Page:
The term “entrepreneur” has been around for a long time. Becoming or being one, though, is not something people consciously did up until recently.
In the past, you might start a business. But today you can be the type of person who starts businesses. The difference is subtle yet important. With the fame of people like Steve Jobs, Elon Musk, Arianna Huffington, and others, entrepreneurship has captured the American imagination. People now find themselves looking at founders and evaluating if they themselves have what it takes to be one. If this is you, don’t worry—we’re here to help!
Here are ten signs you have the characteristics of an entrepreneur.
1. You are Passionate
Passion is one of if not the most important characteristic of an entrepreneur. There are many reasons for this. Mainly, you'll have to work extremely hard to be successful. Without passion, you are likely to burn out and quit before being successful.
Many people misunderstand the traditional adages about the importance of loving what you do. Yes, enjoying your profession is inherently valuable. But it’s also valuable in that, without passion, excellence is nearly impossible. It is, in other words, so much easier for a founder to create a technology business if he/she loves technology. And it’s so much easier for a restaurant founder to create a new eatery if he/she loves food.
The advantage that comes with passion is enormous. That is why it is so critically important for founders to spend time determining what they truly like and dislike. If you pick something you enjoy, you are much more likely to be successful.
2. You are Comfortable Working Alone
The image of the entrepreneur is that of a man or woman in a board room surrounded by subordinates, or perhaps, up on stage, giving a product demo like Steve Jobs. The reality, however, is far less glamorous. The majority of work that founders do, especially in the beginning, is done alone and in isolation.
Being uncomfortable working alone and or in isolation is a very bad quality for potential entrepreneurs. If you constantly need to surround yourself with people you may not be cut out for this. Why? Because starting a business requires plenty of thought and concentration which can only be achieved in the peace and quiet of isolated thinking. That, plus the fact that (especially in the beginning) being a founder means doing loads of time-consuming research, filling out paperwork, creating business plans, and doing other naturally independent types of work. Many of these things are done by yourself when starting a building.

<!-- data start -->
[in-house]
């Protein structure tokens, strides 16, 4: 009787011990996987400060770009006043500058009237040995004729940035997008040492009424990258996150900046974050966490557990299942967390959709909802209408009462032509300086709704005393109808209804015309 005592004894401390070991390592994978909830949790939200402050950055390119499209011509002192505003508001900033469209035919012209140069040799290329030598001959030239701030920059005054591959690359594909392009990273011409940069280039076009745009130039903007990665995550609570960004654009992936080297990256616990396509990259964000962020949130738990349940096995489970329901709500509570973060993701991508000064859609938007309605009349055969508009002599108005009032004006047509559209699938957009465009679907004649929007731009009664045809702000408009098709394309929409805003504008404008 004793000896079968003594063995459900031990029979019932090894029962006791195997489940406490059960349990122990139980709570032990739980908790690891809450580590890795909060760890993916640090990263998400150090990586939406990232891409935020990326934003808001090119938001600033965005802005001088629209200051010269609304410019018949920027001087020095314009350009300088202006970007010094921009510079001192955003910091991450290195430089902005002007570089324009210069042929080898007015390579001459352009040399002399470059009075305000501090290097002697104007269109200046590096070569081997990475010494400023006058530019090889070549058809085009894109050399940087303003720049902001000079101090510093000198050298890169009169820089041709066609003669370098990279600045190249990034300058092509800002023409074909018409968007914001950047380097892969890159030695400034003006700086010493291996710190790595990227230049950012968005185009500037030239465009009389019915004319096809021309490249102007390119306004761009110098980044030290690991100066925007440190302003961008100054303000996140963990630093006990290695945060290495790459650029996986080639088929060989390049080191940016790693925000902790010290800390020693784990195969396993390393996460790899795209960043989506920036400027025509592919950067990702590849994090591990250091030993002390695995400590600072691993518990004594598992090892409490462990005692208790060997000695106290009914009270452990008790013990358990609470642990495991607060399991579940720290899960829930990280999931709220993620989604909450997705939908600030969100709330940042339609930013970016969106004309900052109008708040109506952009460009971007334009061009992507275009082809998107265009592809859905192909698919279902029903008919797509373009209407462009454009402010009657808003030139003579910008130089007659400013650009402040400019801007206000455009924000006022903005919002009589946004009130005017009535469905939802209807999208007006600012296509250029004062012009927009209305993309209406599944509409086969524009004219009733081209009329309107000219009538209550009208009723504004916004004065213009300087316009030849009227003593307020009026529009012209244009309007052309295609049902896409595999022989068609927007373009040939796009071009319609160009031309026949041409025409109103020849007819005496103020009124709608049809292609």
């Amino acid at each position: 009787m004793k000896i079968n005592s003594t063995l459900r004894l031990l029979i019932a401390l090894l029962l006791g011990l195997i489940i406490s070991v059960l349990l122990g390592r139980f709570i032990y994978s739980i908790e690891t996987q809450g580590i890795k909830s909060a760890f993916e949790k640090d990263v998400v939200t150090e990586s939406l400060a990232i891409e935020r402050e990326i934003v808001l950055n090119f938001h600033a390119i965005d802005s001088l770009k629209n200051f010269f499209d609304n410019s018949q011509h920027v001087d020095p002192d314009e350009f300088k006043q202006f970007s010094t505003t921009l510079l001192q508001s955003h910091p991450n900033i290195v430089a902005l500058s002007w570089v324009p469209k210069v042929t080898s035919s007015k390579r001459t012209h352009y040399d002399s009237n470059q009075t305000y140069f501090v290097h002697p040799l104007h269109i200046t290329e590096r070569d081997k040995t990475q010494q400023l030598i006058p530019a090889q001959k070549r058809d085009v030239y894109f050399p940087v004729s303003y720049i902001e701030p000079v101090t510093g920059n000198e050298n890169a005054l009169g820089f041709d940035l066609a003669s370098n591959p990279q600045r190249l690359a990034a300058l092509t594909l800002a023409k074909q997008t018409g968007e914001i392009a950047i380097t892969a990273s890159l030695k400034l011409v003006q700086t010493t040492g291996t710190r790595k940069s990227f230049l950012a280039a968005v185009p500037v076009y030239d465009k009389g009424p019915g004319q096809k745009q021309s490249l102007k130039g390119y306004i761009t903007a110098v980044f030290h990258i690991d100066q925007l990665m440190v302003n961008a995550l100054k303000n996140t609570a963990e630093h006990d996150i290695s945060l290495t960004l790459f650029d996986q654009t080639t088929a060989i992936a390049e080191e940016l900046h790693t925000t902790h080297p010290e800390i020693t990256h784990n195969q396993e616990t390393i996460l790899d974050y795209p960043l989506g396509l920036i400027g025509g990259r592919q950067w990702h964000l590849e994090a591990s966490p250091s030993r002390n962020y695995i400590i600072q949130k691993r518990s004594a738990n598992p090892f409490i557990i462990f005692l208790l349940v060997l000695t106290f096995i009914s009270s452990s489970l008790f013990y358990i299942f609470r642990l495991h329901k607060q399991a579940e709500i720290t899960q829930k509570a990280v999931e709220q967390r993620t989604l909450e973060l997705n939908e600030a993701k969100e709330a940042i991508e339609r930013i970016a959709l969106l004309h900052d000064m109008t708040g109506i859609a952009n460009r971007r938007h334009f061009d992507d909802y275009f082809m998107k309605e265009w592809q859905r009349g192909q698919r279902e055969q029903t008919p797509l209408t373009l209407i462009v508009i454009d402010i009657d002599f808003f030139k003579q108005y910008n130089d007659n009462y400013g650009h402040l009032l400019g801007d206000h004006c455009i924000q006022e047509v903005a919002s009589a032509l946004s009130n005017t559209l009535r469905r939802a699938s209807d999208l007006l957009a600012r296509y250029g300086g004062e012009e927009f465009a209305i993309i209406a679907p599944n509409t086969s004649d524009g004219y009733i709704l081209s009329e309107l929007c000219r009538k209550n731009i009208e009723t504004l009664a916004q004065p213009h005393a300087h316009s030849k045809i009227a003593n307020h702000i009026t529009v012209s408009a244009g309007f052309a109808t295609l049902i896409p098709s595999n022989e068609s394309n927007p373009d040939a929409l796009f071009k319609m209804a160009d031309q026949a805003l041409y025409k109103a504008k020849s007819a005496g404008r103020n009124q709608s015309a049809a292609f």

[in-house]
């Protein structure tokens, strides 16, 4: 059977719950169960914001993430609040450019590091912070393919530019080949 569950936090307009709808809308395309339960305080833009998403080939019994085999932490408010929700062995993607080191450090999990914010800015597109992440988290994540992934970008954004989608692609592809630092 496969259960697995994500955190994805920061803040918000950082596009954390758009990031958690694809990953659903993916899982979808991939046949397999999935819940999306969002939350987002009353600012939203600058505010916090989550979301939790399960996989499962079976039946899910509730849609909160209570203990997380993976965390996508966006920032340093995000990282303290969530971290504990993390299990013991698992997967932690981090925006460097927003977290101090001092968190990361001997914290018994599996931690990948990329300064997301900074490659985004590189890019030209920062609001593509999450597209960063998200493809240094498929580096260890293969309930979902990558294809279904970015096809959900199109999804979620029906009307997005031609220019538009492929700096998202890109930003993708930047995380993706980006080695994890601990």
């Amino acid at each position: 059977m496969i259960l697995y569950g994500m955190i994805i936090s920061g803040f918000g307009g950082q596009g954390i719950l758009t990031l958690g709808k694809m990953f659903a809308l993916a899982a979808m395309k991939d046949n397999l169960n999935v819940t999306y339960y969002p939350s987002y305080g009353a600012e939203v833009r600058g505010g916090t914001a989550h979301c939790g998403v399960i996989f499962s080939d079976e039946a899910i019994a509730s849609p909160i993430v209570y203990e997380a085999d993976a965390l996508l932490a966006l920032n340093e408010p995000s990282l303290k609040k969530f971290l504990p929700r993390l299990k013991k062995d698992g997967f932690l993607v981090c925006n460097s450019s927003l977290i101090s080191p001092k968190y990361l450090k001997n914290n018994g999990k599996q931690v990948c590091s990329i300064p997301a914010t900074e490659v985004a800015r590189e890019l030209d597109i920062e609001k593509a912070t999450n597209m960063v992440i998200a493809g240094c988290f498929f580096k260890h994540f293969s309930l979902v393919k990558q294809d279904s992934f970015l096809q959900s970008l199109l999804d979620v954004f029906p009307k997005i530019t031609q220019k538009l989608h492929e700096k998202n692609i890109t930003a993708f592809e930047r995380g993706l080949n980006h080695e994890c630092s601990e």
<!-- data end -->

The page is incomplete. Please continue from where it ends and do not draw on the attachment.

3. You Value Ongoing Education
Entrepreneurs sit at the head of their companies. As such, they need to be constantly learning. Nothing kills a company faster than stagnation in how its management thinks and acts.
Another reason why valuing ongoing education is an important characteristic has to do with the fact that an entrepreneur is (or should be) naturally curious people. And naturally curious people do not want to stagnate or stop learning. They are always encountering new things and new people that compel them and make them want to explore and look into new information (such as finding resources for starting an online marketplace).
Ongoing education doesn't need to be formal. Entrepreneurs may enjoy sitting down and reading physical books; others may prefer YouTube lectures and educational videos, while others may like audiobooks. The point is if you are wondering if you have the characteristics to start a business and constantly find yourself with a book in your hand or listening to an educational lecture, that is a very good sign.
While there are many ways business founders can get information, there is something to be said for actual books. Whether they be physical or audiobooks, the amount of depth you can get with a book far surpasses anything you will find on YouTube.
4. You’re Self Motivated
Being a motivated self-starter is essential. Some may say that being a self-starter or “hustler” is the most important quality.
If you don’t need encouragement and have a history of starting new projects on your own or otherwise, then you might have the characteristics of an entrepreneur.
5. You Work Hard
Okay, this one is almost too easy: Entrepreneurs work hard.